Of all the systems in a practice, scheduling will have the single most dramatic impact on practice growth. Once the schedule has been redesigned, the practice will immediately notice an increase in overall production.
Financial management of the practice focuses on production, profit, overhead, collections, collection/production ratio, average production per patient, average production per new patient, hygiene to doctor production ratio, and a host of other numbers. Once the financial parameters are set, tracking at first may seem like a challenge, but one that is well worth the effort.
While it is not a good idea to overwhelm the practice with too many statistics to track, certain key performance indicators should be monitored on a weekly basis to get a sense of the financial health of the practice at any given time.
If the practice is off-track in any one of these key performance indicator areas, then specific steps can be taken to rectify the situation.
Although it is the most difficult system, case presentation can easily be broken down into steps and scripts. As an example, there are more than 70 steps to the new patient process leading to case presentation and case acceptance. Each step needs to be clearly defined and mapped out. The more closely each step is followed, the more likely a patient is to accept treatment.
During the last 22 years, Levin Group has seen many practices dramatically increase their case acceptance rates, simply by changing their approach to case presentation. How is this possible? One critical aspect to this kind of success is the use of a five-phase exam that includes separate phases for periodontal, tooth-by-tooth, cosmetic, implant, and occlusal examinations.
As each of these phases is evaluated, not only will the diagnostic focus increase, but also patients’ understanding of potential treatment. The five-phase exam is organized into five separate components (named above) of a single appointment. Effective scripting helps patients understand that each phase promotes a potential improvement for oral health care.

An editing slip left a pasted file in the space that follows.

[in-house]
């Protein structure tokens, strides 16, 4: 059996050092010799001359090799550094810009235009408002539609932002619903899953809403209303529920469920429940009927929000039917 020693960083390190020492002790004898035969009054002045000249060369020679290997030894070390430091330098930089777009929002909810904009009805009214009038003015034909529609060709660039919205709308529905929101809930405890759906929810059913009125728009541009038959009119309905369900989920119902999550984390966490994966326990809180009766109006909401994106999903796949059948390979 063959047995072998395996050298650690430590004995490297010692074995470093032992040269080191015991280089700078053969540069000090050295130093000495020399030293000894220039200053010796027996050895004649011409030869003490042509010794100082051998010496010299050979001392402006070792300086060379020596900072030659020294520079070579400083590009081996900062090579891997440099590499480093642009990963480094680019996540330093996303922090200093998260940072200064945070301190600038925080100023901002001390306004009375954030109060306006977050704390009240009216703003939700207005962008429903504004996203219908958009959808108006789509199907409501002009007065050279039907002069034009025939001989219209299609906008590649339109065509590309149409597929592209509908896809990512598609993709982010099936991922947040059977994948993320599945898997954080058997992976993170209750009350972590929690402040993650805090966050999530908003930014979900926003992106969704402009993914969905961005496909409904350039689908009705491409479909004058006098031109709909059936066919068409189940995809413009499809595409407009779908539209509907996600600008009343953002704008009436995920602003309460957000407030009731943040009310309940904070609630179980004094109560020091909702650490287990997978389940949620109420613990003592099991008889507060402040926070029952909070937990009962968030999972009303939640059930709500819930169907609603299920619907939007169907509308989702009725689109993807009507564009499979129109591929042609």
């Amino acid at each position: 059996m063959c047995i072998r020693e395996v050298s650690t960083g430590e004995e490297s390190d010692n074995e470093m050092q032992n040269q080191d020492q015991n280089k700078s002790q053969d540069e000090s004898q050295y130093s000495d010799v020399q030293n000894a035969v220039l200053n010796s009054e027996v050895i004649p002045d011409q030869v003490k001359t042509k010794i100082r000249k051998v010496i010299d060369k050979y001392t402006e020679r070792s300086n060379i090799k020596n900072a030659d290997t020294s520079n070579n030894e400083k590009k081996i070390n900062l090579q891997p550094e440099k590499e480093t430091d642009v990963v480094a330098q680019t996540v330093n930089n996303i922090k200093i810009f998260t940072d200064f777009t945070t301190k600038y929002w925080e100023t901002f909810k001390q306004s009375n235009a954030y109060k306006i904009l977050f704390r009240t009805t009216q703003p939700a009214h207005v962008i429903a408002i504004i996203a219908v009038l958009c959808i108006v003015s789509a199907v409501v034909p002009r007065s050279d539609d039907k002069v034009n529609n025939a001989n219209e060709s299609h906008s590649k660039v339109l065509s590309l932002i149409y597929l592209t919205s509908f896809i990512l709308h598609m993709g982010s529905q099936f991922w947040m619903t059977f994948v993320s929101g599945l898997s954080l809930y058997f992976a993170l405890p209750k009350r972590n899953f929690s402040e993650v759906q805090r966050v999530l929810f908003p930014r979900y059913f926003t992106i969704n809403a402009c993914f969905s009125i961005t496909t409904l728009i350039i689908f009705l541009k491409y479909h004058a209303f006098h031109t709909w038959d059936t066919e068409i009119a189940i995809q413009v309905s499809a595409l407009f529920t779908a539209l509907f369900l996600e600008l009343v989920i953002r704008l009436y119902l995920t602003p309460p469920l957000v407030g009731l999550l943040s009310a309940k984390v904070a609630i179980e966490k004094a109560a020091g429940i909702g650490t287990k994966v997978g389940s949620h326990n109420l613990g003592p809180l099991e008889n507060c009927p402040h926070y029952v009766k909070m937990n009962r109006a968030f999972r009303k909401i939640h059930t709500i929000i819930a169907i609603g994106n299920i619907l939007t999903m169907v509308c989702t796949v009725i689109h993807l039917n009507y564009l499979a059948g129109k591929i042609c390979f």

Case presentation also is about energy and motivation, which can be incorporated into your system as well. There are dentists who need to increase their energy level and ability to motivate patients. When the dentist and team come across with higher energy and motivation, patients are much more likely to accept treatment.
This is especially true in the areas of cosmetic, implant, and other elective services - areas where team-building is particularly important! Every one on the team needs to feel excited about all of the services offered and to understand how to discuss each service and answer questions from patients in an energetic and motivating manner.
Systems have been and will be the key to any successful business or organization, whether it is McDonald’s, Nordstrom, NASA, or a dental practice. As the NASA expression goes - “All systems are go.” When someone at NASA says this, it means that systems are in place and they have been checked and rechecked. A dental practice should be no less diligent in addressing its vital systems which affect production, profitability, and efficiency.
How important are systems? Many dentists have “dream practices.” They go to their offices every day and find very little stress despite being highly productive. They add new services on a regular basis and either change or add team members with little effort. How? Their practices have a solid foundation of effective systems. So can you!DE® readers are entitled to receive a 50 percent courtesy on a Levin Group Premium Practice Plan. To schedule an appointment, call (888) 973-0000 and mention Dental Economics® or e-mail [email protected].
Roger P. Levin, DDS, is founder and CEO of Levin Group, a leading dental management consulting firm that is dedicated to improving the lives of dentists through a diverse portfolio of lifetime services and solutions. Since the company’s inception in 1985, Dr. Levin has worked to bring the business world to dentistry. Levin Group may be reached at (888) 973-0000, or at www.levingroup.com.